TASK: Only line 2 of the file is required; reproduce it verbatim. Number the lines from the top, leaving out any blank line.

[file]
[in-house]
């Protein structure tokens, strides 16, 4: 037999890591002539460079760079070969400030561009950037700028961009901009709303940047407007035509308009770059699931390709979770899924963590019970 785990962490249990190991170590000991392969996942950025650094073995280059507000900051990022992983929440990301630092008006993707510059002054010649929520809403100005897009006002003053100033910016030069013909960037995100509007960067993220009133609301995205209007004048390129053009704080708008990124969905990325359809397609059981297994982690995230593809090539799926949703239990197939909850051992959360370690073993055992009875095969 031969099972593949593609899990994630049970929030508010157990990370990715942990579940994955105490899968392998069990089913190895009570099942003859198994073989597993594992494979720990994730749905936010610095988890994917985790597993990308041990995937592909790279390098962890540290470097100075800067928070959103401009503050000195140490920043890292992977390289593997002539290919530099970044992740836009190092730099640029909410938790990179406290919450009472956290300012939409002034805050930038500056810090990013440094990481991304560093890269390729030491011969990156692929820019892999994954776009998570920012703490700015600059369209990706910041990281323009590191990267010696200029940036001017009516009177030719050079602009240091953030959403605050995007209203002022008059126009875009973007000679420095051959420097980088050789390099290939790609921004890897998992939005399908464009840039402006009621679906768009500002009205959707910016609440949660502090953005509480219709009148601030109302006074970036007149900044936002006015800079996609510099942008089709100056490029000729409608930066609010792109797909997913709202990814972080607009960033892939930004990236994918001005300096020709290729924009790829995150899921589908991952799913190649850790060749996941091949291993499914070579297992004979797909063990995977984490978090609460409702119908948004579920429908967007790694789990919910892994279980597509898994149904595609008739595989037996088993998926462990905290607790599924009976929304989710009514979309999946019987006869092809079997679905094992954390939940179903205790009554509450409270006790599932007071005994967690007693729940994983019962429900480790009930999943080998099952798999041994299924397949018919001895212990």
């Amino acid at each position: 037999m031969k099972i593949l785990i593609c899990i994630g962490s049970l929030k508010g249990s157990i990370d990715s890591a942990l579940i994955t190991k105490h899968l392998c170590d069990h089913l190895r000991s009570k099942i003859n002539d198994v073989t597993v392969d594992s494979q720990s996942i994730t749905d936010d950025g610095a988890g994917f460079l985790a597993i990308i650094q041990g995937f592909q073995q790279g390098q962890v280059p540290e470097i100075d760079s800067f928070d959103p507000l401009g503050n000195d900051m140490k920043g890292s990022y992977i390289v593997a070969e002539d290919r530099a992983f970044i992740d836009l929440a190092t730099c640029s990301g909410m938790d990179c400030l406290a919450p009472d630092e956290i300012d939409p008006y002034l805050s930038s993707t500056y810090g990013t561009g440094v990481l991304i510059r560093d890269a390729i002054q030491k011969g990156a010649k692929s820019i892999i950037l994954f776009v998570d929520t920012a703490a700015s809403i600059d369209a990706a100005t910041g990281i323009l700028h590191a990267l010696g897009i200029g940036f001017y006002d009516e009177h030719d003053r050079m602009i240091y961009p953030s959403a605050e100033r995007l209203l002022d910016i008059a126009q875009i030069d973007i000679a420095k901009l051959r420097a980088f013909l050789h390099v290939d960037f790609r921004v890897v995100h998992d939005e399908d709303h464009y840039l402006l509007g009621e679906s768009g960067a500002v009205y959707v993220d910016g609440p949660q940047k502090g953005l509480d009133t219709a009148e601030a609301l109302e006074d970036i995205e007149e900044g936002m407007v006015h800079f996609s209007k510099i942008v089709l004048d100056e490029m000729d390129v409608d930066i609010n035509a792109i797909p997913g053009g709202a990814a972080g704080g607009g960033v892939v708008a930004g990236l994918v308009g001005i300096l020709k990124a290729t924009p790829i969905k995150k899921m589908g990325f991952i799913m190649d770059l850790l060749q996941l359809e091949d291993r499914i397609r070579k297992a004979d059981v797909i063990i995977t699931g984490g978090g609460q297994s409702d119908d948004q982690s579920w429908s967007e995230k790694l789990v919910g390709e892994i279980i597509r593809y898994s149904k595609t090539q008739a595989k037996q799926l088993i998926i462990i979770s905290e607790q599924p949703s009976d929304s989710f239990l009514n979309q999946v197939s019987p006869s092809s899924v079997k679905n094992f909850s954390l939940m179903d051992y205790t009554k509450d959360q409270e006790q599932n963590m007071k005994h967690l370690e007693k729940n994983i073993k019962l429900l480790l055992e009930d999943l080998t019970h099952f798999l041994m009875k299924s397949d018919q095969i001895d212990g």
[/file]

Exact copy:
């Protein structure tokens, strides 16, 4: 037999890591002539460079760079070969400030561009950037700028961009901009709303940047407007035509308009770059699931390709979770899924963590019970 785990962490249990190991170590000991392969996942950025650094073995280059507000900051990022992983929440990301630092008006993707510059002054010649929520809403100005897009006002003053100033910016030069013909960037995100509007960067993220009133609301995205209007004048390129053009704080708008990124969905990325359809397609059981297994982690995230593809090539799926949703239990197939909850051992959360370690073993055992009875095969 031969099972593949593609899990994630049970929030508010157990990370990715942990579940994955105490899968392998069990089913190895009570099942003859198994073989597993594992494979720990994730749905936010610095988890994917985790597993990308041990995937592909790279390098962890540290470097100075800067928070959103401009503050000195140490920043890292992977390289593997002539290919530099970044992740836009190092730099640029909410938790990179406290919450009472956290300012939409002034805050930038500056810090990013440094990481991304560093890269390729030491011969990156692929820019892999994954776009998570920012703490700015600059369209990706910041990281323009590191990267010696200029940036001017009516009177030719050079602009240091953030959403605050995007209203002022008059126009875009973007000679420095051959420097980088050789390099290939790609921004890897998992939005399908464009840039402006009621679906768009500002009205959707910016609440949660502090953005509480219709009148601030109302006074970036007149900044936002006015800079996609510099942008089709100056490029000729409608930066609010792109797909997913709202990814972080607009960033892939930004990236994918001005300096020709290729924009790829995150899921589908991952799913190649850790060749996941091949291993499914070579297992004979797909063990995977984490978090609460409702119908948004579920429908967007790694789990919910892994279980597509898994149904595609008739595989037996088993998926462990905290607790599924009976929304989710009514979309999946019987006869092809079997679905094992954390939940179903205790009554509450409270006790599932007071005994967690007693729940994983019962429900480790009930999943080998099952798999041994299924397949018919001895212990």